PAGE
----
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TOP 100 REVIEWERon 30 October 2011
This encounter turned out to be a meeting of like-minds despite different backgrounds. Paul Desmond performed mostly with Dave Brubeck and had it written in his contract that he would not record with any other pianist. Gerry Mulligan started as an accomplished arranger before developing his instrumental and leadership skills in a format without a piano. The first studio recordings of Paul Desmond and Gerry Mulligan took place in 1957. The plan on this recording date was the two horns plus bass and drums aiming to improvise freely around arrangements written or outlined by Mulligan.

There is an informal quality to the titles, usually borne from a combination of repartee and serious hard work. The result is an outstanding experience of improvisation in counterpoint and solos on all six tracks. The beginning of 'The Way You Look Tonight' is almost conversational between the two horns before the solos take off. Mulligan overdubbed a third saxophone part for the final two choruses. 'Out of Nowhere' is introduced in similar counterpointal vein in another two-way interplay. The two leaders are well-versed in this approach and the way they work together is fascinating, especially when Mulligan subtley drops into a subordinate supporting role behind Desmond's solos as only an adept arranger and musician could (he did simiilar things playing with Chet Baker). The nominal arrangement by Mulligan on 'All The Things You Are' followed by Desmond's total disregard of Hoagy Carmichael's melody lines on 'Stardust' are inspirational.
'Blight of the Fumble Bee' was a title chosen by Judy Holliday (a 'friend' of Gerry) apparently based on a Ben Webster blues number. It is taken at a fast pace as the title suggests. 'Two of a Mind' sums up the leaders. It is a rather structureless piece but fun.

Paul Desmond's playing is sheer pleasure. His long melodic lines flow effortlessly with adventurous inventiveness. His tone is so soft and sweet (reminiscent of Getz) that it is a shame when his solos end. Mulligan has taken the baritone saxophone to a different level in his own style. His solos appear concise but the flow of ideas make them appear this way.
Due to other engagements, the drummers were Connie Kay and Mel Lewis, and the bassists Joe Benjamin, Wendell Marshall and John Beal who all provide superb support (sleeve notes give details). The original liner notes by George Avakian must have been printed with a pin and are virtually unreadable even with a magnifying glass. (I have seen another copy and they are informative and excellent).
This is a wonderful album that continues to reveal more on repeat hearings whilst remaining a musical beauty. Unreservedly recommended.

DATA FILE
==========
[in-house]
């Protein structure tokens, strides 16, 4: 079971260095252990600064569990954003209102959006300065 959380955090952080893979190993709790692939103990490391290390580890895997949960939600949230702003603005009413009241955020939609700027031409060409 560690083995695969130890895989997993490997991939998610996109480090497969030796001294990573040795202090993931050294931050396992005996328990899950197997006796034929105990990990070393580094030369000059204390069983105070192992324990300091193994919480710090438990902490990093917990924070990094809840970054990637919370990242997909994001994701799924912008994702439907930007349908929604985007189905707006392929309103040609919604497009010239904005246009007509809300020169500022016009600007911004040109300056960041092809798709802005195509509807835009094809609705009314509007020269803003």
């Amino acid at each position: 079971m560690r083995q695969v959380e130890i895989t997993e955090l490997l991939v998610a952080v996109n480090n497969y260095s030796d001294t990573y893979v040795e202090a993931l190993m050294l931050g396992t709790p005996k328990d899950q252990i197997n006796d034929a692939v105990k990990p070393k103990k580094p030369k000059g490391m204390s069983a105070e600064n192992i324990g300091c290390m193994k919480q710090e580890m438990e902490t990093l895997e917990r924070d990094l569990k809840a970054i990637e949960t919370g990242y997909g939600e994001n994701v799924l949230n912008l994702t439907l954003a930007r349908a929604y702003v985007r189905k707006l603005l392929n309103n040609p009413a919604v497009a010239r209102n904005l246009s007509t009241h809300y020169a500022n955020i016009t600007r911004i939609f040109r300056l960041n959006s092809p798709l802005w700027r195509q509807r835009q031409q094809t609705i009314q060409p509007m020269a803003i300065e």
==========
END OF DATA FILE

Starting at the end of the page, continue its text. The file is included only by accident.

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TOP 500 REVIEWERon 5 February 2013
Altoist Paul Desmond and baritonist Gerry Mulligan recorded these pianoless quartet sessions during June, July & August, 1962 with rhythm sections including John Beal, Wendell Marshall or Joe Benjamin(bass) and Connie Kay or Mel Lewis(drums).
Desmond and Mulligan combine beautifully with stunning interplay on four standards and two originals with the highlights being 'Stardust' and 'Out of Nowhere'.
'Two of a Mind' is a classic which still sounds fresh over 50 years later and is an essential item for fans of Paul Desmond or Gerry Mulligan.
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on 15 May 2012
This is absolutely fine jazz, and this may not be fair, but all the time I listened to the CD I made a kind of reference to the CD "Getz meets Mulligan in HiFi", which has more substance and drive, maybe because of Oscar Peterson's piano and Ray Brown's bass.
On the Desmond/Mulligan CD I sometimes gets the impression that the rhythm section are doing their stuff, and the saxophonists are doing theirs, and that it doesn't really jive.
I have still given the CD 4*, because of their fine chamber jazz performance.
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on 22 March 2013
Neither of these two great players is best served here
A good listen
not something that is going to be put on at a regular basis
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on 20 September 2013
These were two of the all time great sax players, I was fortunate enough to watch both of these fantastic artists in action during the late 50's and early 60's. A keeper for sure.
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on 30 October 2014
Paul Desmond benefits from playing with Gerry Mulligan and the whole is greater than the sum of the parts. Excellent late night jazz.
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on 7 February 2012
Plenty of fine playing and interplay between two great saxophonists here, aided by good recorded sound for the time. Pity it wasn't musically a little more interesting, maybe because there wasn't a fill-in instrument like a piano. But the whole idea was to have just the saxes I hear you say. Well maybe, it's a fine exercise in improvisation and indeed it is "two of a mind" but I wish the whole sound were a little fuller and more varied. Very short album too. Buy for the musicianship more than the music.
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on 11 December 2014
Great History
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on 8 January 2015
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